Hamptons Subway Newsletter: Week of September 20–27, 2017

Hamptons Subway cobra
Photo: petervick167/123RF, LittleNY/Thinkstock

Week of September 20–27, 2017
Riders this past week: 58,323
Rider miles this past week: 93,812

Bob Melvin Rubin was seen riding Hamptons Subway between East Hampton and Amagansett last Thursday. Colson Whitehead was seen riding between Bridgehampton and Sag Harbor on Monday carrying some sort of trophy. George Filopoulous, the driving force behind the restoration of Gurney’s Montauk was seen on the Hamptons Subway between Sag Harbor and Noyac.

A woman carrying a basket of eight poisonous snakes onto the subway—that many snakes is against ordinances—discovered while disembarking at the Southampton station that all eight had vanished out a hole in the bottom of the basket. When she informed Subway officials, a hunt ensued and all eight were successfully rounded up within the hour. Then she remembered there were actually 10 snakes. So, two are still loose. According to the woman, all the snakes have names and the two she forgot are Slippery and Slithery. Both are brown with black triangles down the back. Slippery also has a triangle on his forehead. If you see one, remain still and look down until it goes away, then report it to a Hamptons Subway employee. Do not call the snake by name. Slippery and Slithery hate each other and will get angry if you call one by the other’s name.

Due to engine trouble aboard subway train #7 yesterday, that subway train will only be permitted a top speed of 26 miles per hour. The cause is a piston rod malfunction in one of the cylinders—the engine clanks when it goes over 26 m.p.h. and it is expected that #7 will remain crippled for quite awhile, since the parts needed to fix this have been backordered by the Canadian engine manufacturer. Since the normal top speed is 42 miles an hour for all the subway trains, and since the subways come through the system at exactly six minute intervals, subway #7 has to make up the time in the schedule by reducing the number of seconds the subway doors remain open in every station from the regular twenty seconds to eight. Since the train ID numbers do not appear on the outside of the trains, the wisest thing to do in these circumstances is just assume every train coming into any station is #7 and be quick about getting on and off to keep from being left behind.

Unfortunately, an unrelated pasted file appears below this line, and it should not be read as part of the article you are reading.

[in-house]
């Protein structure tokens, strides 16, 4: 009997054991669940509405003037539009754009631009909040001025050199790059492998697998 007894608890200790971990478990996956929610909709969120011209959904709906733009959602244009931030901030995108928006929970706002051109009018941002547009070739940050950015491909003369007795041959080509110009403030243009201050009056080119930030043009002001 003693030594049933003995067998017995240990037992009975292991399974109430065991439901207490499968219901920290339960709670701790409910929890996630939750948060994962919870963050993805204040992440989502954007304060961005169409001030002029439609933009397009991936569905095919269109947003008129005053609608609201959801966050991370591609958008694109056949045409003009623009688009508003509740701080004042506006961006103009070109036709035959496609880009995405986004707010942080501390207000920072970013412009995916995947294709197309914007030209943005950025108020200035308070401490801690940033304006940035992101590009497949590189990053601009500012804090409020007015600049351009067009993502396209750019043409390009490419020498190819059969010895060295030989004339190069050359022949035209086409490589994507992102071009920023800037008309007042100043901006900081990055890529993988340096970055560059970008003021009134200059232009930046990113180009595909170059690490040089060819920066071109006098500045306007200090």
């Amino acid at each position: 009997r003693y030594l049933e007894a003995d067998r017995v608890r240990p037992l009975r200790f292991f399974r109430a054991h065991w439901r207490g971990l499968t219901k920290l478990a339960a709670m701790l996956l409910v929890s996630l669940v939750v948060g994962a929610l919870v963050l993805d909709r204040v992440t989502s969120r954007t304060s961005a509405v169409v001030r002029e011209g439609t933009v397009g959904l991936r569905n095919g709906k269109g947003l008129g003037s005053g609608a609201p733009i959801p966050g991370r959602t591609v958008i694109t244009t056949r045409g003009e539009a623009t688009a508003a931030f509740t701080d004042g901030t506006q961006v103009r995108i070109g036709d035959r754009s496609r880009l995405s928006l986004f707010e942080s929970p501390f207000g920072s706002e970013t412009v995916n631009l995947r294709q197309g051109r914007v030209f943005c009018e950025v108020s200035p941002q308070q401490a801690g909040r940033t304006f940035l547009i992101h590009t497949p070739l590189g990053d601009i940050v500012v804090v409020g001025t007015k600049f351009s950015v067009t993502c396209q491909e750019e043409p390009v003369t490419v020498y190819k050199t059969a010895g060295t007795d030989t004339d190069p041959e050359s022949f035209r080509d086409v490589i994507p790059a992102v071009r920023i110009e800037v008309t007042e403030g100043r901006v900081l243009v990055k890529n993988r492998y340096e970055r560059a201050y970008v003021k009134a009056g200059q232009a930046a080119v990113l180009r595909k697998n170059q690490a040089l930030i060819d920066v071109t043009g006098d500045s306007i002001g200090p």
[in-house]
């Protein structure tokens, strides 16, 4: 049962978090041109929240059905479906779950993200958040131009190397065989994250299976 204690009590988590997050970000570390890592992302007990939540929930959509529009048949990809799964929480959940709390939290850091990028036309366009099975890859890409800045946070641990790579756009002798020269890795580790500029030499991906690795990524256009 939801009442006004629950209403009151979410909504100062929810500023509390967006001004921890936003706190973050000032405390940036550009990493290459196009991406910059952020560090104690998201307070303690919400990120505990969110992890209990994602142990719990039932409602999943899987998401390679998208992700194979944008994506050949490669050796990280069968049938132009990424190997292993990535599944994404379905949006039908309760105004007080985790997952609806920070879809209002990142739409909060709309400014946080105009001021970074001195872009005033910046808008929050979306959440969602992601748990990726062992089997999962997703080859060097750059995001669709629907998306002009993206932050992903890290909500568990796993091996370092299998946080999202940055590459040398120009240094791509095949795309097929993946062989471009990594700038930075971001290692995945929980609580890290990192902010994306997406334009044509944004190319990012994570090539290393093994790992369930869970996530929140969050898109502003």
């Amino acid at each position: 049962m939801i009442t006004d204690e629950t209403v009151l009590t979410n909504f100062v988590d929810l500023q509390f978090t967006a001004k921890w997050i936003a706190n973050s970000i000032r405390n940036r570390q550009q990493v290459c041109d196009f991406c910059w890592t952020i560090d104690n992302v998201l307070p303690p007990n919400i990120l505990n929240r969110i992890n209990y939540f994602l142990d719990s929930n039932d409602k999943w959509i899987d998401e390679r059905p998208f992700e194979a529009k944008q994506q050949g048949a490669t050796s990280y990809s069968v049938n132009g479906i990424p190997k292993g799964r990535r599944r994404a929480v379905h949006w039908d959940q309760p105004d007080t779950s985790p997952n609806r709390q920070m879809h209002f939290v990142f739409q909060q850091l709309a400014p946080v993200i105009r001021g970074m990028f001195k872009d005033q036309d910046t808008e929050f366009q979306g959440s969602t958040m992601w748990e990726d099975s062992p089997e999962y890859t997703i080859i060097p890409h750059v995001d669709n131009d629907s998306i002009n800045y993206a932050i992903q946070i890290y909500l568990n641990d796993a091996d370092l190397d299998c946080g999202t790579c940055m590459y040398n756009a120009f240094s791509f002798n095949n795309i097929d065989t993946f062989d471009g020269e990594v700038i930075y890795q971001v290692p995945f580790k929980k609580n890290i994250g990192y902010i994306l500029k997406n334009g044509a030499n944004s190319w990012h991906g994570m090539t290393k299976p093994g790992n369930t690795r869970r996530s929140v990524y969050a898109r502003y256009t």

Staff members of Hamptons Subway were out last Wednesday on their annual treasure hunt. During the hours between 2 a.m. and 6 a.m., when normal track maintenance is done, employees are permitted to hold the hunt by walking up and down the tracks looking for things left behind by riders. They are permitted to keep what they find. About 25 employees took advantage of this Wednesday night and among the things found were three wedding rings, a mink coat, five cell phones, two cameras, six beach umbrellas, 17 beach inflatables, 15 flip flops, two pairs of pants, a bicycle, five brassieres, three Frisbees and a small gray cat.

An early breakfast was served to these breathless employees at the Hamptons Subway building cafeteria in Hampton Bays at 6:30 a.m. that morning as people arrived to show off what they had got.

We are proud of Hamptons Subway. Remember, customers come first.


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